Privilege Looks Like This…

Over the years I’ve had many conversations with friends from all over the world about white privilege (and yes, seen it all too clearly in my own life). In the past two years I’ve also seen evidence of what I would call ‘British privilege’ (it is not exclusively British of course – and, indeed, spread unevenly through the British Isles – so perhaps it would be more accurate to call them Anglo-Saxon Attitudes, to quote Lewis Carroll and Angus Wilson). Here are some examples, with no further comment, just to get things off my chest. For more excellent examples of these kind of liberal blindspots and microaggressions, see Americanah.

What is your evidence for saying that the general discourse against foreigners has worsened in the last two years? Do you really think that people are less tolerant now? I haven’t seen any examples of that. If you don’t like it here, why don’t you go somewhere else?

Do you really get that question ‘Where are you from?’ I have to say, I’ve never had anyone ask me that. (From a blonde woman with an English-sounding name). You must be exaggerating. Anyway, there is nothing inherently bad about that question. It just shows genuine curiosity, people want to find out more about you.

The UK has always been interracial and tolerant of all the different ethnic groups throughout our history. The only reason we have now started turning against our Commonwealth brothers is because we are trying to make up for the immigration we cannot control, the one from the EU. We have to allow all those people in, so instead we are putting all sorts of barriers up for those whose immigration we can control, like the poor people from the Commonwealth. That was never the case before.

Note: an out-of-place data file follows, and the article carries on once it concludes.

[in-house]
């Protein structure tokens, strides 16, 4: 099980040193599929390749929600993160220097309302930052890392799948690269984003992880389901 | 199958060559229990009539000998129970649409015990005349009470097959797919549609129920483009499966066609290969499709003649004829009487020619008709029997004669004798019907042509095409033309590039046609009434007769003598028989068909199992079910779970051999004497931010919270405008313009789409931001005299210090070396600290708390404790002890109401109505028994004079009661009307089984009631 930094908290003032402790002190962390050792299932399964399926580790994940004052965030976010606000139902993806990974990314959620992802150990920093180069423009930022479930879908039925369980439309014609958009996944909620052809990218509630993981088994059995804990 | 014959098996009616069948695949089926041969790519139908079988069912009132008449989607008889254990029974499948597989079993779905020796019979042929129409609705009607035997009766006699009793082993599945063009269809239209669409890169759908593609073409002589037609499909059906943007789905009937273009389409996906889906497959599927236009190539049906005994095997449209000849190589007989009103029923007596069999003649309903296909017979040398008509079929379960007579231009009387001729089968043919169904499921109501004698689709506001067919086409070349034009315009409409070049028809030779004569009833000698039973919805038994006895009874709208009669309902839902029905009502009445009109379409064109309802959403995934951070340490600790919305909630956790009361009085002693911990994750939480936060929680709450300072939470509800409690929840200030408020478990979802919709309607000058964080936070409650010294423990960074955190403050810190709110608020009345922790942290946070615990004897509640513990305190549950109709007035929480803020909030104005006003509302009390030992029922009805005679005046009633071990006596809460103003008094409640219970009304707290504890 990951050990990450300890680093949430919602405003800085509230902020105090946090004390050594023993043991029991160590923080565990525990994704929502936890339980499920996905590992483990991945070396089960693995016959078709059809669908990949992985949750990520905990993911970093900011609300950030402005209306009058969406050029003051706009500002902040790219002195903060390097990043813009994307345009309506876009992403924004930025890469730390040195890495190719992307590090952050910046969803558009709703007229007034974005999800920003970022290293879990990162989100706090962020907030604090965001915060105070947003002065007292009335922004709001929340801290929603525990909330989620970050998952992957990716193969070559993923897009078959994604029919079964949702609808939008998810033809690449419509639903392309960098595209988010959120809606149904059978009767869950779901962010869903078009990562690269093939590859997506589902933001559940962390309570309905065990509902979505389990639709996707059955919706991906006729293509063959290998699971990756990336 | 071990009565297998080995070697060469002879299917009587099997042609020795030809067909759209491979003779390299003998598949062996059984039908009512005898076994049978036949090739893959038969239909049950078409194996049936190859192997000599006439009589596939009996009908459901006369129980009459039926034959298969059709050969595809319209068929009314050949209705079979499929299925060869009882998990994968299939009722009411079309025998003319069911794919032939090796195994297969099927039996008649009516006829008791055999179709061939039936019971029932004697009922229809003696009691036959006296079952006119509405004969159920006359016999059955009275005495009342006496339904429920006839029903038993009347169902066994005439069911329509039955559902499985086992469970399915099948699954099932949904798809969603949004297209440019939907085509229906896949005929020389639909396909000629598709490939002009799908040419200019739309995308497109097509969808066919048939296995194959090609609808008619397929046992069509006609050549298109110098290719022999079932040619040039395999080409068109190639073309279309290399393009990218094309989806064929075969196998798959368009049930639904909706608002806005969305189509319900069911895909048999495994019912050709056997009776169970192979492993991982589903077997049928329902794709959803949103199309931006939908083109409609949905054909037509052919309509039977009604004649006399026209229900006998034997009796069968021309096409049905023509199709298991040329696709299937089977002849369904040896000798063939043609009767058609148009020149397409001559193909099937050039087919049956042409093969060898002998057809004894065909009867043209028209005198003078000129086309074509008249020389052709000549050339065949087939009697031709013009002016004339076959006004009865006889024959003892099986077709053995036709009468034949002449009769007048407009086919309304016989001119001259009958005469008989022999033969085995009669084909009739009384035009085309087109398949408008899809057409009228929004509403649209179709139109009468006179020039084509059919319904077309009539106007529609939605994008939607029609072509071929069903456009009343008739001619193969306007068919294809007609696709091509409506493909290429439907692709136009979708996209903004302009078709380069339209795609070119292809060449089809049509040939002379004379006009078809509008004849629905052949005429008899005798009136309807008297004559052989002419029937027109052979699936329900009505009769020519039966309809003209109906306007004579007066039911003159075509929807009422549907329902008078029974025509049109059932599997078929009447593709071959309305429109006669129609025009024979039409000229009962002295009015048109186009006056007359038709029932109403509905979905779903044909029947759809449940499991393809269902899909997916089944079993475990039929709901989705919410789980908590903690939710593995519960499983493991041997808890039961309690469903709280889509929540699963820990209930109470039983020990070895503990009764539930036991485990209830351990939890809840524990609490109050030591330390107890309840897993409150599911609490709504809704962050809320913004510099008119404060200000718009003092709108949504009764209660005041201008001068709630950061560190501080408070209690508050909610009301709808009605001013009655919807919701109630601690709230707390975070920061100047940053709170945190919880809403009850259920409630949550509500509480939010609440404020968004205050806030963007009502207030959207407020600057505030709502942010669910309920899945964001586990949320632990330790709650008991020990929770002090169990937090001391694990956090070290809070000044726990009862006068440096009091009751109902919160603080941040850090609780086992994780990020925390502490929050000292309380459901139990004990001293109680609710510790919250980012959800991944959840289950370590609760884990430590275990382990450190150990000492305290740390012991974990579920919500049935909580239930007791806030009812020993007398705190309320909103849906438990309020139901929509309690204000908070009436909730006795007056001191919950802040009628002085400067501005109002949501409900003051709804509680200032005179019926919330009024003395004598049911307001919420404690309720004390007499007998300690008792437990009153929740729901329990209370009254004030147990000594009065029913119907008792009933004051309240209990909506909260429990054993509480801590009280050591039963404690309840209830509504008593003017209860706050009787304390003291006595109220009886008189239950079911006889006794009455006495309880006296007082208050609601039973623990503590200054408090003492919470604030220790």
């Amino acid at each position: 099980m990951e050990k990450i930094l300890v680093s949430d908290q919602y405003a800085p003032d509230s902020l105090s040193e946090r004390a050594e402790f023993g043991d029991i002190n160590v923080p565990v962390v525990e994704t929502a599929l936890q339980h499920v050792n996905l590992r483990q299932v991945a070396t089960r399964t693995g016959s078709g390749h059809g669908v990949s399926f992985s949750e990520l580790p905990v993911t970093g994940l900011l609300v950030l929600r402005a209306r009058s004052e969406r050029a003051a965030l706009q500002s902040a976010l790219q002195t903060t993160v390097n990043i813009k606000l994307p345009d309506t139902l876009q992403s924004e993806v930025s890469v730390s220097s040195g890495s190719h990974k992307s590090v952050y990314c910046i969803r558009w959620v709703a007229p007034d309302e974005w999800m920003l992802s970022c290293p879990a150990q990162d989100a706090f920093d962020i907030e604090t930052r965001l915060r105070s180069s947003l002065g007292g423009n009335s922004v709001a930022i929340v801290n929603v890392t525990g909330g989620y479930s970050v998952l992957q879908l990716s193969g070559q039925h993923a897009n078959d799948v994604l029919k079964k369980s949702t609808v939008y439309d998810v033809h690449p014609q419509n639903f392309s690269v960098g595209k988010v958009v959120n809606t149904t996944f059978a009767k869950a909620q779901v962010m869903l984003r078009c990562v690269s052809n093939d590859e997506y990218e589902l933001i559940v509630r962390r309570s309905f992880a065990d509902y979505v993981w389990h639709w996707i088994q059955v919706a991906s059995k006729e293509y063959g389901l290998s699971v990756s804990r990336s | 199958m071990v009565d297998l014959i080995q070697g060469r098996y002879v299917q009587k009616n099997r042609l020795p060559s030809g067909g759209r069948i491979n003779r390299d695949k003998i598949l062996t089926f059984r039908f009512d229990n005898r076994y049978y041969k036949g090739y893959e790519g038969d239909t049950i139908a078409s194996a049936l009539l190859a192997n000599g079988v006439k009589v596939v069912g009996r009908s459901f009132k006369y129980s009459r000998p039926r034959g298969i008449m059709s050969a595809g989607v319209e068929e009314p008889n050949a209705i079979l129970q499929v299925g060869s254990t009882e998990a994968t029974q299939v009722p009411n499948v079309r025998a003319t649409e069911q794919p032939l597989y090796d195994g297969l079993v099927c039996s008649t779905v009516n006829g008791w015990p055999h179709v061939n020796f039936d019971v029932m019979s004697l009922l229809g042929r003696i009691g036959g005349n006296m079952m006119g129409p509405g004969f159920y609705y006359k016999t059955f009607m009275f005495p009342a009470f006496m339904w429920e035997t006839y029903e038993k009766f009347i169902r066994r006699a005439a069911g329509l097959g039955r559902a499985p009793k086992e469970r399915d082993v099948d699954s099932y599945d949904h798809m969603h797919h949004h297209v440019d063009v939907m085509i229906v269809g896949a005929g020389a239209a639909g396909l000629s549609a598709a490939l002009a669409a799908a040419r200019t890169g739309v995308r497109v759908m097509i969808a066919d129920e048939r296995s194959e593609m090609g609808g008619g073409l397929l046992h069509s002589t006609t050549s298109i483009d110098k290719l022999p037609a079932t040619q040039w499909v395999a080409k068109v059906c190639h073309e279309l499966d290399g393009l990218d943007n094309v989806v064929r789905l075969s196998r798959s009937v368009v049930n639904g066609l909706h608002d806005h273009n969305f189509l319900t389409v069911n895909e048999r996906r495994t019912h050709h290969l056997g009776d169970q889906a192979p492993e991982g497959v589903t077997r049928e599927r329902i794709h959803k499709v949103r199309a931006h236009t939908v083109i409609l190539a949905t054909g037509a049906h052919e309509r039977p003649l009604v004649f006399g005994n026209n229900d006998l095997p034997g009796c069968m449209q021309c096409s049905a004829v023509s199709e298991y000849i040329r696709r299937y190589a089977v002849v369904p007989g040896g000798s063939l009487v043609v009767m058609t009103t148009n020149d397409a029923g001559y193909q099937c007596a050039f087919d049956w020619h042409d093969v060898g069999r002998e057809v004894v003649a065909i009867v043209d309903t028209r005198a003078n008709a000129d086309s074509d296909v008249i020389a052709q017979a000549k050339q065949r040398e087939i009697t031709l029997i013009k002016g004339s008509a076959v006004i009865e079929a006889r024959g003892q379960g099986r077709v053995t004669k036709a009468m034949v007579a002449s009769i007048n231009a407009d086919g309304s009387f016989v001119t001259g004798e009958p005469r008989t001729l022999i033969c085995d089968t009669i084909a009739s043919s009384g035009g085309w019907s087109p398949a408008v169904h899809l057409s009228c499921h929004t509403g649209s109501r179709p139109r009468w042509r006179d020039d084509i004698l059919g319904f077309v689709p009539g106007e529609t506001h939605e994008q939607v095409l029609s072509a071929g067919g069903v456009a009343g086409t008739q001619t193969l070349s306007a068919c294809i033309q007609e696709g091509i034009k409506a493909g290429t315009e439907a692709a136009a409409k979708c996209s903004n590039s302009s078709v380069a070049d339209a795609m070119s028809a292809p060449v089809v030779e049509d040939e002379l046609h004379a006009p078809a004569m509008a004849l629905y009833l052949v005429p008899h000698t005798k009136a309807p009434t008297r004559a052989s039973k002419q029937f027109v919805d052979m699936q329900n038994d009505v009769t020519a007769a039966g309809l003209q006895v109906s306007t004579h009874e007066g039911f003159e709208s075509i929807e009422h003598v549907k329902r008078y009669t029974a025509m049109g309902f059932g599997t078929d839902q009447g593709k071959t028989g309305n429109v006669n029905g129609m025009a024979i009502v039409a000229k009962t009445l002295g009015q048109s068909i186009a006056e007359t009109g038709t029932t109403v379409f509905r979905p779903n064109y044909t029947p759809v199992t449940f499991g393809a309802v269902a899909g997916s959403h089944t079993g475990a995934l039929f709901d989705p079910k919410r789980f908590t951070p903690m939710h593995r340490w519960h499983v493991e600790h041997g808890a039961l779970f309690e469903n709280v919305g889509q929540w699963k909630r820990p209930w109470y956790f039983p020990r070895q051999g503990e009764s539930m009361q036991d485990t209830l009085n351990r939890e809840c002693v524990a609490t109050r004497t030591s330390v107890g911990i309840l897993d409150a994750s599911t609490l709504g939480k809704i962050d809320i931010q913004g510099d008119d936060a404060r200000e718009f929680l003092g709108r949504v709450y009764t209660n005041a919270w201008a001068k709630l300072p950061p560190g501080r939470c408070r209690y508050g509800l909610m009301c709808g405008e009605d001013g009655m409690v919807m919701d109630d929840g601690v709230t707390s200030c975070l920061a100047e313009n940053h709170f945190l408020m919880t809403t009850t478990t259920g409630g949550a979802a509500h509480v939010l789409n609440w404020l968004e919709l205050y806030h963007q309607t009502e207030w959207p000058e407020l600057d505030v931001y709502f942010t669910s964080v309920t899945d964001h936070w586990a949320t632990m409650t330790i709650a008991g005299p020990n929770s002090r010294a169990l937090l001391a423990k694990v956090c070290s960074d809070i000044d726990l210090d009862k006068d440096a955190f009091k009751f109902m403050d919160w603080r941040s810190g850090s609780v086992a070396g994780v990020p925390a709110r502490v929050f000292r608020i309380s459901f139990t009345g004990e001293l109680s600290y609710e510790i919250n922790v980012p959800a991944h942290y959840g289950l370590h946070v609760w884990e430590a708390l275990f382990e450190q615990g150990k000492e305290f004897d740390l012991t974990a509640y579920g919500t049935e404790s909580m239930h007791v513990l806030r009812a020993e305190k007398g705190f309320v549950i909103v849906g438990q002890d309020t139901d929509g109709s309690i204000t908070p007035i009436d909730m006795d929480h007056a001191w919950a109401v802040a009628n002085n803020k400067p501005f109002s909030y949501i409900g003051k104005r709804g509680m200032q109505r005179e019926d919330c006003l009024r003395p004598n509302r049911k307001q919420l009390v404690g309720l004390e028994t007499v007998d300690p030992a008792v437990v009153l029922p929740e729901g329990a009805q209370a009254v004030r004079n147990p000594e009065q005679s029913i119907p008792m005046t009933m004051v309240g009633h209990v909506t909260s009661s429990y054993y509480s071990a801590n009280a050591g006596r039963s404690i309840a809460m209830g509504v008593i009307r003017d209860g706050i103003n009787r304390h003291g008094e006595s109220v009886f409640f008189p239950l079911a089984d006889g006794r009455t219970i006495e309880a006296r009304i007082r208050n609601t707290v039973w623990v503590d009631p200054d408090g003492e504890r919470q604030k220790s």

There are so many empty houses in Spain – why do you think no one from the UK is going there under this freedom of movement? I’ll tell you why: because the UK is far too generous with its benefits, so it’s more likely that the Spanish are coming over here.

I am vegetarian, I am careful about recycling, I no longer use plastic straws, I care deeply about dolphins and sharks and other animals. I travel all over the world and love finding out about other countries and cultures. I am very much against racism. But… We’ve had to accept far too many people from the EU who are not qualified and our infrastructure simply cannot put up with it. I mean, just look at what has happened in Germany with all those refugees they have let in.

Where are you from? OK, but I meant, with a name like that, where are you originally from? Or where are your parents from? That is so interesting! Do you ever go back there? Do you still have family there?

What would we do without immigrants? I mean, our whole NHS would collapse without all the doctors and nurses from abroad. They certainly need to continue to allow valuable people like that into the country. It’s just those others doing unskilled labour and driving down wages who are a problem.

I don’t understand why people want to come to this miserable, rainy island with all the potholes and crowded trains and all that. I would love to live in the sun and on the beaches of many of those countries.

On a lighter note, here is the answer when I ask people in the UK what they think those coming to visit or stay in their country find most difficult to adapt to:

The weather? Queuing? What do you mean – unmixed taps? I’ve never had a problem with that!